work. If the blades are not at right angles to the surface
of the work, the edges of the cut will be slightly bent
and burred. The bench edge will also act as a guide
when you are cutting with the snips. The snips will
force the scrap metal down so that it does not interfere
with cutting. Any of the hand snips may be used for
straight cuts. When notches are too narrow to be cut
out with a pair of snips, make the side cuts with the
snips and cut the base of the notch with a cold chisel.
Safety and Care
Learn to use snips properly. They should always
be oiled and adjusted to permit ease of cutting and to
produce a surface that is free from burrs. If the
blades bind or if they are too far spat, the snips
should be adjusted. Remember the following safety
Never use snips as screwdrivers, hammers, or
pry bars. They break easily.
Do not attempt to cut heavier materials than
the snips are designed for. Never use tin snips to cut
hardened steel wire or other similar objects. Such use
will dent or nick the cutting edges of the blades.
Never toss snips in a toolbox where the
cutting edges can come into contact with other tools.
This dulls the cutting edges and may even break the
When snips are not in use, hang them on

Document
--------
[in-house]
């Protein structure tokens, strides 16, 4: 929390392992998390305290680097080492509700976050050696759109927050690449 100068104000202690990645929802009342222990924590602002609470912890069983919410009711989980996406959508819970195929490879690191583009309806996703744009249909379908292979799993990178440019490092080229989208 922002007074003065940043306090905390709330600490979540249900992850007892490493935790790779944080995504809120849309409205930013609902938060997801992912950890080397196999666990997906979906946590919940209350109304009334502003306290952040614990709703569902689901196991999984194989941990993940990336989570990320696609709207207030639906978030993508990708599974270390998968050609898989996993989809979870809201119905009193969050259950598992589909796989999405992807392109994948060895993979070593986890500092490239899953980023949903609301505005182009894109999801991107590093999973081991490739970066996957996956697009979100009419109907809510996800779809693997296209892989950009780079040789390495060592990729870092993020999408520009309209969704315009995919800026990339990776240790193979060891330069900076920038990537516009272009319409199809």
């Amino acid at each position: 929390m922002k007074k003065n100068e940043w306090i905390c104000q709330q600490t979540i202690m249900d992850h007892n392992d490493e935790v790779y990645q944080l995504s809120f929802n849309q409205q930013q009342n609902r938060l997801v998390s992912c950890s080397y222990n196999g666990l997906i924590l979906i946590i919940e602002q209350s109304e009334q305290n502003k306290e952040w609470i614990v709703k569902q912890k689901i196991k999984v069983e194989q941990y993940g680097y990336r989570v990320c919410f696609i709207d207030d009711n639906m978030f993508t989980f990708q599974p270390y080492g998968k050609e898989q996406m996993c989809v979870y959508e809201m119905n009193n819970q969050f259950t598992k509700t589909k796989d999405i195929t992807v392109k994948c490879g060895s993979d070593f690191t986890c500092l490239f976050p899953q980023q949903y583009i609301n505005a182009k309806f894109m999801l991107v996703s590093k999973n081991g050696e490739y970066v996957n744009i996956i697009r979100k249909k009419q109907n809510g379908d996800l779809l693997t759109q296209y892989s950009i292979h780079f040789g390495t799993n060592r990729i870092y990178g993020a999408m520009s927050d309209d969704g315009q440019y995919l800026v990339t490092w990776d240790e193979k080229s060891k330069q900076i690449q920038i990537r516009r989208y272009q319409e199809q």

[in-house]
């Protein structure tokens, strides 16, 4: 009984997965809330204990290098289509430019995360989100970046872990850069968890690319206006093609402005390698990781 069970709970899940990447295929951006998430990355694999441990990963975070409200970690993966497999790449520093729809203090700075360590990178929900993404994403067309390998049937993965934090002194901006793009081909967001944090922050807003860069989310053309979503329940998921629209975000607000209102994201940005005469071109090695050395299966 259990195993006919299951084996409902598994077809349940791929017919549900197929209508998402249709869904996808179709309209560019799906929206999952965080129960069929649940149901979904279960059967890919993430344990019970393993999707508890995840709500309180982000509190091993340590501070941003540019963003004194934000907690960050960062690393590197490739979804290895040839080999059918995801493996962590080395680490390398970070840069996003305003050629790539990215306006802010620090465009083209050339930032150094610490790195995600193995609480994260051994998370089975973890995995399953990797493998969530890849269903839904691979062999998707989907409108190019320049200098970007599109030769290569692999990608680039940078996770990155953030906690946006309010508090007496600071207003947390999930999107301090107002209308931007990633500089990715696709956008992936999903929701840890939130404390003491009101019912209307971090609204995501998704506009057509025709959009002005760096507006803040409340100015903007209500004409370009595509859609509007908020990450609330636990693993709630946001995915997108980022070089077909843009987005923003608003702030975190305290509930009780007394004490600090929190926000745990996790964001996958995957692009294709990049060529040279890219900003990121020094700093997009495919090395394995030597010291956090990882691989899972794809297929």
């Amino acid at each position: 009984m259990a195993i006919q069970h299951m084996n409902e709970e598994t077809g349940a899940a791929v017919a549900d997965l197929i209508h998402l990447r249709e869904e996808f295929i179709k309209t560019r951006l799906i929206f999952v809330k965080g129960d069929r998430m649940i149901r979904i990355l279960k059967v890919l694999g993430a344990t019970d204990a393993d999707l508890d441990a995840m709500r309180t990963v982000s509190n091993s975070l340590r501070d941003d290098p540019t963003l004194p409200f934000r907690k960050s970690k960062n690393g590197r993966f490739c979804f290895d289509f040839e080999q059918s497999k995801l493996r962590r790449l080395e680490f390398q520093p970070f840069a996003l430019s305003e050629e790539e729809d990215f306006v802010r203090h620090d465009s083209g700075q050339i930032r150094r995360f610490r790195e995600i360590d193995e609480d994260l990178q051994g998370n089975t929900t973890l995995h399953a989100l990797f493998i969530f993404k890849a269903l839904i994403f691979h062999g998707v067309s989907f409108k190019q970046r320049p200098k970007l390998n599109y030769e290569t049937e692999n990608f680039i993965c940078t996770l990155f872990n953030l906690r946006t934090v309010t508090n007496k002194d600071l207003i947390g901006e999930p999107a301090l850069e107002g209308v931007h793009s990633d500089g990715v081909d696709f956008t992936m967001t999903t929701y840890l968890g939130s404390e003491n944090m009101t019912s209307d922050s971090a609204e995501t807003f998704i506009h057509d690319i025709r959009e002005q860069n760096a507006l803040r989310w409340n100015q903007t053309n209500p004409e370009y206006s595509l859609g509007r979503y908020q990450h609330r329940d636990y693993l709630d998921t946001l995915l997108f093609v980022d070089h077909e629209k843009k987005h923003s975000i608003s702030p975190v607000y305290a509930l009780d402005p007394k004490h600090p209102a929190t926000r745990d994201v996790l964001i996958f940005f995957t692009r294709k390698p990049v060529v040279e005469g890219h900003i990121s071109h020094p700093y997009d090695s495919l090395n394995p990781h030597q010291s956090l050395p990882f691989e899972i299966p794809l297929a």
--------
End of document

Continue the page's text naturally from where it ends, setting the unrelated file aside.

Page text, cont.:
hooks or lay them on an uncrowded shelf or bench.
Hacksaws are used to cut metal that is too heavy
for snips or boltcutters. Thus metal bar stock can be
cut readily with hacksaws.
There are two parts to a hacksaw: the frame and
Common hacksaws have either an
adjustable or a solid frame (fig. 1-21).
hacksaws found in the Navy are of the
adjustable-frame type. Adjustable frames can be made
to hold blades from 8 to 16 inches long, while those
with solid frames take only the length blade for which
they are made. This length is the distance between
the two pins that hold the blade in place.
Hacksaw blades are made of high-grade tool steel,
hardened and tempered. There are two types, the
all-hard and the flexible. All-hard blades are hardened
throughout, whereas only the teeth of the flexible
blades are hardened. Hacksaw blades are about
1/2-inch wide, have from 14 to 32 teeth per inch, and
are from 8 to 16 inches long. The blades have a hole
at each end, which hooks to a pin in the frame. All
hacksaw frames, which hold the blades either parallel
or at right angles to the frame, are provided with a
wingnut or screw to permit tightening or removing the
The SET in a saw refers to how much the teeth
are pushed out in opposite directions from the sides of
the blade. The four different kinds of set are the
ALTERNATE set, DOUBLE ALTERNATE set,
RAKER set, and WAVE set. Three of these are
shown in figure 1-22.
The teeth in the alternate set are staggered, one to
the left and one to the right throughout the length of
the blade. On the double alternate set blade, two
ajoining teeth are staggered to the right, two to the
Figure 1-22.-Set of hacksaw-blade teeth.